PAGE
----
Whether it be in a room loaded with Brazilian grapes, Ecuadorian bananas or Canary Islands-grown tomatoes, Opticool’s quayside facility in the Port of Rotterdam is reverberating with activity coming from the forklifts and staff, and also a recently arrived delegation of global visitors.
It’s quite a chilly day so the roller doors have been left open to a crisp breeze coming off the water, as the multinational hosts participants from the inaugural Amsterdam Produce Show and Conference.
They’ve had their share of networking, in-depth chats, forward-looking seminars and fine food, and now they are gaining insights into Europe’s biggest port and the world’s leading entry point for fresh fruit and vegetable imports.
“It [the facility] was built in 1998 and we took it over in 2004. Why I made this choice in that moment on the waterside is very important – you reduce CO2 (carbon dioxide),”says Antonio Oken, who is now the Agro Merchants Group’s produce category manager for Europe.
“If we do everything by road there are more cost effects, timing schedule issues, whereas if you put it on a barge you can put 50 or 60 or 70 containers on that one barge.
“The tomatoes are going very fast. Every day it’s empty,” he says when asked about the rotation of produce.
In another room staff are cleaning and inspecting Costa Rican pineapples, chosen specifically for their high brix levels.
“We have some clients who we cut it for, crown-less, but you have to cut it now and deliver and not save it in that case. We do it day by day, hour on the hour – when this was the beginning of the week the room was completely full.”
Oken’s facility was bought by Agro Merchants in 2014, adding to a fast-growing network of cold stores around the globe which in Rotterdam itself also includes ADB Cool Company (another host on the tour), ETL and the group’s first European greenfield project in Massvlakte 2.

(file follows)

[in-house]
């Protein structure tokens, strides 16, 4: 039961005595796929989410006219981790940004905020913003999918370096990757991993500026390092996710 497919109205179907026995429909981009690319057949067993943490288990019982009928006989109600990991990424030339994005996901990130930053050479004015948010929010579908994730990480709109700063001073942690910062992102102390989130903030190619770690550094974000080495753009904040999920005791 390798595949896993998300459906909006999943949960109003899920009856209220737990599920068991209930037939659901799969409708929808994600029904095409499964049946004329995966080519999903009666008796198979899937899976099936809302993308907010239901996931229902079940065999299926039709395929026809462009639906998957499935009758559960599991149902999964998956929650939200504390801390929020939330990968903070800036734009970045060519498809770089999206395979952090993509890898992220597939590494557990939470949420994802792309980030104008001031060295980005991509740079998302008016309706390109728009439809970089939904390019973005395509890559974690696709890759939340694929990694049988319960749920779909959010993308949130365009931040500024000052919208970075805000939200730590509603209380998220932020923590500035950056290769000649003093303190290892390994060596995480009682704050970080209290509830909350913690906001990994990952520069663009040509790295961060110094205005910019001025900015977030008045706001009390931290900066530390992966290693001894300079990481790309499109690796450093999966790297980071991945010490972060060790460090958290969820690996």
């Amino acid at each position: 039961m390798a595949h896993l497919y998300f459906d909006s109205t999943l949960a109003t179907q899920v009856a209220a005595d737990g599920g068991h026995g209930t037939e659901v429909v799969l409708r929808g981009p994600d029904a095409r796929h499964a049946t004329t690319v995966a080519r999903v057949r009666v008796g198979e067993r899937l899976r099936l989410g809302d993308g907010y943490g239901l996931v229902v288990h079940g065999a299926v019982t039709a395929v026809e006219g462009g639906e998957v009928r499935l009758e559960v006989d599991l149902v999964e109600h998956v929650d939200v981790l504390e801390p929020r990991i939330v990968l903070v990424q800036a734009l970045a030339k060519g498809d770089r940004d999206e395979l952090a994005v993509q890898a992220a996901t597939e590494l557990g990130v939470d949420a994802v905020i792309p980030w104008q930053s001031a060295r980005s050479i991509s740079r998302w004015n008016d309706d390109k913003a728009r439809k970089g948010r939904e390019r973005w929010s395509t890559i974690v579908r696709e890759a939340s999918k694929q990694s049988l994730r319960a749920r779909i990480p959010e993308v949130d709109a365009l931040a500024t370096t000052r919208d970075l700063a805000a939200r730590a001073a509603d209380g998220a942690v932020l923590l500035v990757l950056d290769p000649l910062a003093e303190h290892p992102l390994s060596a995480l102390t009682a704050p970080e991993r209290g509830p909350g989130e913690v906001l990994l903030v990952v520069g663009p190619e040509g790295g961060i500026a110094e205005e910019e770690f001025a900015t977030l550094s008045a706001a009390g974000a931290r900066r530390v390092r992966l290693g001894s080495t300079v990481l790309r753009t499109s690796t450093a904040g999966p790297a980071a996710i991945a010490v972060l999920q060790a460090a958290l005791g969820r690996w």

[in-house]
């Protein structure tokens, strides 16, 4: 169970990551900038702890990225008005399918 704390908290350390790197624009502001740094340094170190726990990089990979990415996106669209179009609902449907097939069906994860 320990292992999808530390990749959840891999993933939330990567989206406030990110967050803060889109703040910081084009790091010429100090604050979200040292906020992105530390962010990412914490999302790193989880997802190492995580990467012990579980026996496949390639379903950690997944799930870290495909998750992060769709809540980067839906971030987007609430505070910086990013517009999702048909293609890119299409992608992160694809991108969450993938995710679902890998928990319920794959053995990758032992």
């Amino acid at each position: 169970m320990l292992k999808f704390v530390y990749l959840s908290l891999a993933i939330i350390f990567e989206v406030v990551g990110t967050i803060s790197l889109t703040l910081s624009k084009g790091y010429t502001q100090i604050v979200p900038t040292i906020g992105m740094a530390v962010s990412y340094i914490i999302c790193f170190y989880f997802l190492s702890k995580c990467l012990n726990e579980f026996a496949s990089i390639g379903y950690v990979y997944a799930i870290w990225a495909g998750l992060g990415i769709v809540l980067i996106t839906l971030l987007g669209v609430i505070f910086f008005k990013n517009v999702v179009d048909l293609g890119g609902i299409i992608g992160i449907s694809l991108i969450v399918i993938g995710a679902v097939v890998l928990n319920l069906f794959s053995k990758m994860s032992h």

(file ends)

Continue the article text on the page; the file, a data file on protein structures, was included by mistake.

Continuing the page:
Not only does the Opticool facility have new owners, but the business model has also changed in how it deals with clients and retail programs.
“10 years ago it was 90% of the pallets going in and for 10% you had to do labeling or packaging or repackaging. Now at this moment it’s completely on the other side – for 90% of the pallets you’re doing when you’re retail-minded you need the labeling, you need repacking,” Oken says.
“Why? The quality standard is going higher for the retailer. For many organizations there is a big change.”
Opticool is also planning expansion into new facilities very soon, adding to the existing quayside operation which covers 20,000 square meters (215,278 square feet).
“We are looking now for the best locations – it is more of a one-stop shop. We do it together with Seatrade,” he said.
When we get to the final room the floor is empty, as staff clean and ready the hall for the next round of pallets. Smartphones out to take photos and keeping Oken busy with questions, the delegation heads to a boat that is about to take them on a tour of Rotterdam and the port from the water.
The boat ride gives the international group an opportunity to get to know one another, with fruit traders and growers from the Netherlands, the U.K., India, Nigeria, Romania, Serbia, Moldova, and the diverse list goes on.
The next stop is ADB’s facility. Commercial manager of logistics for fruit and vegetables Etienne Vennink concedes it may not have the quayside benefits of Opticool as it can only receive containers and trucks, but there are several value-added services.
“Both of the companies do have the possibility to pack a lot, so we are netting citrus, we are flow packing a lot of products, and we are shrink wrapping a lot of products just to make them finished for the retail directly,” Vennink says.
“At ADB what we are doing on top of that is we are also ripening, not only bananas but mangoes, avocados and kiwifruit.
“We are trying to do something with papayas to give them a boost so the consumer can consume products immediately after buying…it is a trial though so you have to get the experience to do it right and that takes a little while.”
But the biggest news for ADB is that 14 days prior to the tour (which took place Nov. 4), the company completed an expansion which boosts capacity by 6,000 pallets, taking the total capacity between Agro Merchants’ existing Rotterdam facilities to more than 30,000 pallets.